The break is almost over as a message comes across the e-mail that our distance education platform is down—not good when trying to teach an online class. Oh well, we're upgrading to a new system anyhow that we all need to learn in time for the summer session. That can count towards our professional development requirement, while I'm also completing Quality Matters Reviews for some other colleges in the area. I have still not had time to grade the written assignments.
The day continues with a mix of administrative work, teaching and student support. No time to grade the assignments; I will have to take them home and work on them tonight as I promised the students at most a one-week turnaround time. Yes, one week and I'm the only one grading them as we don't have student assistants who can help. Still, I keep assigning at least three written papers (though only of about five pages each) for each of my classes, not counting the quizzes or the collaborative work. That reminds me—I have to hand out the Pedagogy Project our department is working with this semester in my afternoon class. I rush to make copies for all students in the class. The Pedagogy Project is another way of measuring our students' success and motivation. It's a nice tool that the department has created but it does take time away from teaching the subject matter in the classroom and since I work closely with our coordinator on tabulating these I already know what I'll be doing once the semester is over. Yet, the positive aspect is that the students are honest in their feedback and we can take the information and respond to them right away in the next class. This means the students feel more engaged—even if they do not agree—because they do receive attention and explanations for certain aspects of the class that they comment on. This is a good tool.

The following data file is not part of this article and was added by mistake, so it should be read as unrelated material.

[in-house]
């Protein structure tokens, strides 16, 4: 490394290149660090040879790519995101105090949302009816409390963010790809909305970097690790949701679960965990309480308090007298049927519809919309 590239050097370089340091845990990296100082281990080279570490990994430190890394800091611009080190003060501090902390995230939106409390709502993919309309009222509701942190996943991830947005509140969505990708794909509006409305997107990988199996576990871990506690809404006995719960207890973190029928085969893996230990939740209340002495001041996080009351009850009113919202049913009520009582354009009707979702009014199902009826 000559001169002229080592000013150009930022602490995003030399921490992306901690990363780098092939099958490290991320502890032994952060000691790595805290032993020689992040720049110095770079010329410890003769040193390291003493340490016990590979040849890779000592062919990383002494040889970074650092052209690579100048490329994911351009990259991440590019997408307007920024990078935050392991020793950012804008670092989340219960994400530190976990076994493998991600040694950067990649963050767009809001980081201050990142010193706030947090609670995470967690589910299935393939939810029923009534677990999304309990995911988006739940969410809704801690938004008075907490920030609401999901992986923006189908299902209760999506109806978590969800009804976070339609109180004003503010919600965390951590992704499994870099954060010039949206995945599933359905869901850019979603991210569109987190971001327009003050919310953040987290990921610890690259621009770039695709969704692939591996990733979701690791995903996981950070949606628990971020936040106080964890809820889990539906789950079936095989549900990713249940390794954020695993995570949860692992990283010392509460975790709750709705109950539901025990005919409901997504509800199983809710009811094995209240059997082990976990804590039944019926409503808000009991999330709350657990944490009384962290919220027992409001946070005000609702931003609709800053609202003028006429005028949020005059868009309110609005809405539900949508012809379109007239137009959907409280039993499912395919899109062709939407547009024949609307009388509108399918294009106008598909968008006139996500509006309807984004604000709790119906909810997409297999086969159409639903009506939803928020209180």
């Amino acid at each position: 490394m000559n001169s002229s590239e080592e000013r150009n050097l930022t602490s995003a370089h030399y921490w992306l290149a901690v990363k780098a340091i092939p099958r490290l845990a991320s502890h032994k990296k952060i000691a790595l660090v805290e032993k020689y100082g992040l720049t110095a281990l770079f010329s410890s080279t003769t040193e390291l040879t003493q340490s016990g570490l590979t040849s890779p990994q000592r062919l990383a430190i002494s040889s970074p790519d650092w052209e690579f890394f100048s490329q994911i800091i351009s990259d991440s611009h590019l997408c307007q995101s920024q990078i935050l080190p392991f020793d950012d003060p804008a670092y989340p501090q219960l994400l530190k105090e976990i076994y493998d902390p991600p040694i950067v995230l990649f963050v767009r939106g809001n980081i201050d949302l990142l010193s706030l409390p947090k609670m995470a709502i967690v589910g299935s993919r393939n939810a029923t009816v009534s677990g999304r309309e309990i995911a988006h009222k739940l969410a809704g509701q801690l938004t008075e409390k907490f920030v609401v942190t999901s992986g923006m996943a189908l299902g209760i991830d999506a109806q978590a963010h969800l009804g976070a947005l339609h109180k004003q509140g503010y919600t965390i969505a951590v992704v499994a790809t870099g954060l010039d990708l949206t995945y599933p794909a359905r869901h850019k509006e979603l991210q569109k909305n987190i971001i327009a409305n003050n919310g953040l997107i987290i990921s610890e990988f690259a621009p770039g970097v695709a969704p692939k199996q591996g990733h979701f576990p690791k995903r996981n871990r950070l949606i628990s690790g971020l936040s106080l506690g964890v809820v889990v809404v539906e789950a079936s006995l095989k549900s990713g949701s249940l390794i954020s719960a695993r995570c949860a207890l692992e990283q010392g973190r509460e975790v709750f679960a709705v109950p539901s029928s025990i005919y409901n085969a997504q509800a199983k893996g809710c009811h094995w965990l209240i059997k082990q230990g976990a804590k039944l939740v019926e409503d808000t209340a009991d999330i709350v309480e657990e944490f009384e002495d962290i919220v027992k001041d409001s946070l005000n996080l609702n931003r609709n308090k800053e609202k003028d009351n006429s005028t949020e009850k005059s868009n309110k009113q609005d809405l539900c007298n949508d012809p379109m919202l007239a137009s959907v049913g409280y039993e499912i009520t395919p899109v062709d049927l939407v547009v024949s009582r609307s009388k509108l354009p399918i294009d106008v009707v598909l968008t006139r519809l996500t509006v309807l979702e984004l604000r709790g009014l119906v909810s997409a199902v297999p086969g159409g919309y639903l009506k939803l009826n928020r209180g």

Just when I think I can quickly grab a power bar and yogurt, I receive a call about an event that a committee I'm a member of is planning. I am asked to follow up on the report I wrote with a little more research on two issues so that we can include this information in the actual report. We may also make a presentation on this at an upcoming college event, which we have four of every year.
The Distance Education platform is back up and running says the message that just came in so I briefly check out the class site. Many students had been trying to take the online quiz when the platform went down, so I need to reset and redo the quiz really quickly for them. I have about 30 minutes to do so before my afternoon class. That is do-able.
Next thing I know, two students from the afternoon class come in to walk to the class with me. I complete the quiz for my online class and the students share some of their troubles with me (financial issues, home issues, and job loss) while we're walking over to class. I don't know how I can help them but I provide the best support and some references as best as I can. Then we're focusing on African American History. Great class. More written assignments coming in. All for me to take home as this is an intensive seven-week class and the turnaround time needs to be quicker so that students can improve on their next assignments.
It is 5:45 p.m. I am walking back over to my office. No mail; the administrative colleague is happy with all the textbook information I provided. A colleague has a few quick questions about the online component for one of the books and I share all my knowledge with her. Then it's time go home. Almost 6:30 p.m. now and I still have to grade those papers for tomorrow.
Nevertheless, while packing up, my head is spinning with ideas for activities for tomorrow's classes that will help the students engage with history and review materials while arguing important historical facts. I keep thinking about those ideas on my way home. I unpack the written assignments and begin to grade. This will be a long night. But I'll do it again (and again) because it's what the students deserve.
Natalie Kimbrough teaches history in the Community College of Baltimore County, Dundalk Campus.